United States District Court, S.D. Alabama, Southern Division
ANTHONY L. HANSON, Plaintiff,
CAROLYN W. COLVIN, Social Security Commissioner, Defendant.
MEMORANDUM OPINION AND ORDER
BERT W. MILLING, Jr., Magistrate Judge.
In this action under 42 U.S.C. § 405(g), Plaintiff seeks judicial review of an adverse social security ruling which denied a claim for disability insurance benefits (Docs. 1, 12). The parties filed written consent and this action has been referred to the undersigned Magistrate Judge to conduct all proceedings and enter judgment in accordance with 28 U.S.C. § 636(c) and Fed.R.Civ.P. 73 ( see Doc. 23). Oral argument was waived in this action (Doc. 22). Upon consideration of the administrative record and the memoranda of the parties, it is ORDERED that the decision of the Commissioner be REVERSED and that this action be REMANDED for further administrative action not inconsistent with the Orders of this Court.
This Court is not free to reweigh the evidence or substitute its judgment for that of the Secretary of Health and Human Services, Bloodsworth v. Heckler, 703 F.2d 1233, 1239 (11th Cir. 1983), which must be supported by substantial evidence. Richardson v. Perales, 402 U.S. 389, 401 (1971). The substantial evidence test requires "that the decision under review be supported by evidence sufficient to justify a reasoning mind in accepting it; it is more than a scintilla, but less than a preponderance." Brady v. Heckler, 724 F.2d 914, 918 (11th Cir. 1984), quoting Jones v. Schweiker, 551 F.Supp. 205 (D. Md. 1982).
At the time of the most recent administrative hearing, Hanson was fifty years old, had completed a high school education (Tr. 52), and had previous work experience as a delivery truck driver, concrete truck driver, and an automobile parts clerk (Tr. 74). Plaintiff alleges disability due to a history of deep vein thrombosis (hereinafter DVT ) and degenerative changes of the right knee (Doc. 12 Fact Sheet).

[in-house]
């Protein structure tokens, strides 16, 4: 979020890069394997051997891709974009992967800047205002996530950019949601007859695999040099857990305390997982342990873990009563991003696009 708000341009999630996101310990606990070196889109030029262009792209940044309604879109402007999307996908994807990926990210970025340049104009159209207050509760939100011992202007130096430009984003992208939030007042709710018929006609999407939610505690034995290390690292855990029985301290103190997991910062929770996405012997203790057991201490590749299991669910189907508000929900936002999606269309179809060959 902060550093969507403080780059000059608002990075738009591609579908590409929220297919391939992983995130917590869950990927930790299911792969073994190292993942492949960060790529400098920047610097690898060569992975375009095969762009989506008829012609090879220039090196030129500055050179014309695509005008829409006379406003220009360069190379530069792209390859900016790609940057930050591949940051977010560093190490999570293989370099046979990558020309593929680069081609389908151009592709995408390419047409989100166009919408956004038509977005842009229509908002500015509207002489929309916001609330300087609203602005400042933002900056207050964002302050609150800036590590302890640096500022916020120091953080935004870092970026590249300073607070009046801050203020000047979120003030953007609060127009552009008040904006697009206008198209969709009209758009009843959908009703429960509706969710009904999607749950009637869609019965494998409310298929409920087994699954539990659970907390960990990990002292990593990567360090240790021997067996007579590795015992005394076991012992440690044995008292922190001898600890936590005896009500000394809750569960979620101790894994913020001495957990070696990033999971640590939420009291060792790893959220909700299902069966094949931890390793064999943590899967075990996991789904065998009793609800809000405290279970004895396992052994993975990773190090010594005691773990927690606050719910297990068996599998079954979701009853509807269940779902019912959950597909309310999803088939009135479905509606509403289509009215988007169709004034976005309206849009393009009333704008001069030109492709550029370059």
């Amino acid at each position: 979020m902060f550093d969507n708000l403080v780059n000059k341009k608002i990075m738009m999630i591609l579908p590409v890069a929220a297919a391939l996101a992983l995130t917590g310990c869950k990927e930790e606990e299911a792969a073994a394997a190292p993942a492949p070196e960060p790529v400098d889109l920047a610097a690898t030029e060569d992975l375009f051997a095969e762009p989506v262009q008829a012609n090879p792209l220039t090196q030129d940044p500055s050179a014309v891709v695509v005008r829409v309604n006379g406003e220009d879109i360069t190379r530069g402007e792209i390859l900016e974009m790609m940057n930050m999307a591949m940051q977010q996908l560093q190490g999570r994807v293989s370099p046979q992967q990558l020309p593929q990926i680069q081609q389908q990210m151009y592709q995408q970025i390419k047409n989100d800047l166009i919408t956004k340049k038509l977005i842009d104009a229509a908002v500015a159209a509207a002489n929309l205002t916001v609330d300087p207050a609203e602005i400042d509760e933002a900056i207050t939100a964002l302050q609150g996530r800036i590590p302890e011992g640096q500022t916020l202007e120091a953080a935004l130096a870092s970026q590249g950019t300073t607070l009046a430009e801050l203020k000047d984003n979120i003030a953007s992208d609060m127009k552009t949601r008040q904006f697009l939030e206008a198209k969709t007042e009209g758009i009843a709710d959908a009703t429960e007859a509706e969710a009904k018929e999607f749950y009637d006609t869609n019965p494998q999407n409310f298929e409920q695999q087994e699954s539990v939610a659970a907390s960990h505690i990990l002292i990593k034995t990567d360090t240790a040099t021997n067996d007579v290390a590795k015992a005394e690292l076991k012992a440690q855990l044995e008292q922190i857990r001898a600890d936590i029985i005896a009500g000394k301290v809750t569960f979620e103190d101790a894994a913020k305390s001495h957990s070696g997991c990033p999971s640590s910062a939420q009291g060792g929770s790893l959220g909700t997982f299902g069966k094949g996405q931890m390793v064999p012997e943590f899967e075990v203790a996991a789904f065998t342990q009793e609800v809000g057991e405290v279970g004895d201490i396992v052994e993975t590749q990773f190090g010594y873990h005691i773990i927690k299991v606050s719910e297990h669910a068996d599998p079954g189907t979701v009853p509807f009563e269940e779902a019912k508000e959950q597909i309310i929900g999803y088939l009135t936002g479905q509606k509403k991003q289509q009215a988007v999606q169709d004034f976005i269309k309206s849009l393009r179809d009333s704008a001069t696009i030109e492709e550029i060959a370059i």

Hanson filed a protective application for disability benefits on April 28, 2010 (Tr. 167-70; see also Tr. 23). Benefits were denied following a hearing by an Administrative Law Judge (ALJ) who determined that although he could not return to his past relevant work, there were specific light work jobs that Plaintiff could perform (Tr. 23-31). Hanson requested review of the hearing decision (Tr. 18-19) by the Appeals Council, but it was denied (Tr. 1-5).
Plaintiff claims that the opinion of the ALJ is not supported by substantial evidence. Specifically, Hanson alleges that: (1) The ALJ did not properly consider the opinions of the treating physicians; (2) the ALJ did not properly consider his complaints of pain and limitation; (3) the ALJ's residual functional capacity (hereinafter RFC ) determination is unsupported by the evidence; and (4) the ALJ did not pose a proper hypothetical to the Vocational Expert (hereinafter VE ) (Doc. 12). Defendant has responded to-and denies-these claims (Doc. 18). The relevant evidence of record follows.
On December 23, 2008, Dr. C. H. Wilson, IV, an Orthopaedic Surgeon, examined Hanson for recurring right knee pain; the doctor noted that Plaintiff was in no acute distress and had right knee range of motion (hereinafter ROM ) from 0 to 85 degrees (Tr. 292-93, 350; see generally Tr. 288-95). Hanson had diffuse pain and mild to moderate effusion with no warmth or redness associated with the knee joint; x-rays revealed no acute abnormality. Plaintiff was recommended for physical therapy with restrictions from stooping, climbing, or prolonged standing. On February 20, 2009, the Orthopaedist noted that Hanson had made good progress, having full ROM in his knee with no effusion and minimal pain; his diagnosis was right knee degenerative changes (Tr. 290). Plaintiff was encouraged to continue his knee exercises and conditioning. On April 28, 2010, Wilson noted that ROM was 0 to 130 degrees with mild pain; Hanson was told to use ice on his knee (Tr. 291). On May 28, 2010, Dr. Wilson's notes indicate that Plaintiff's pain had resolved and that he had only minimal tenderness (Tr. 289).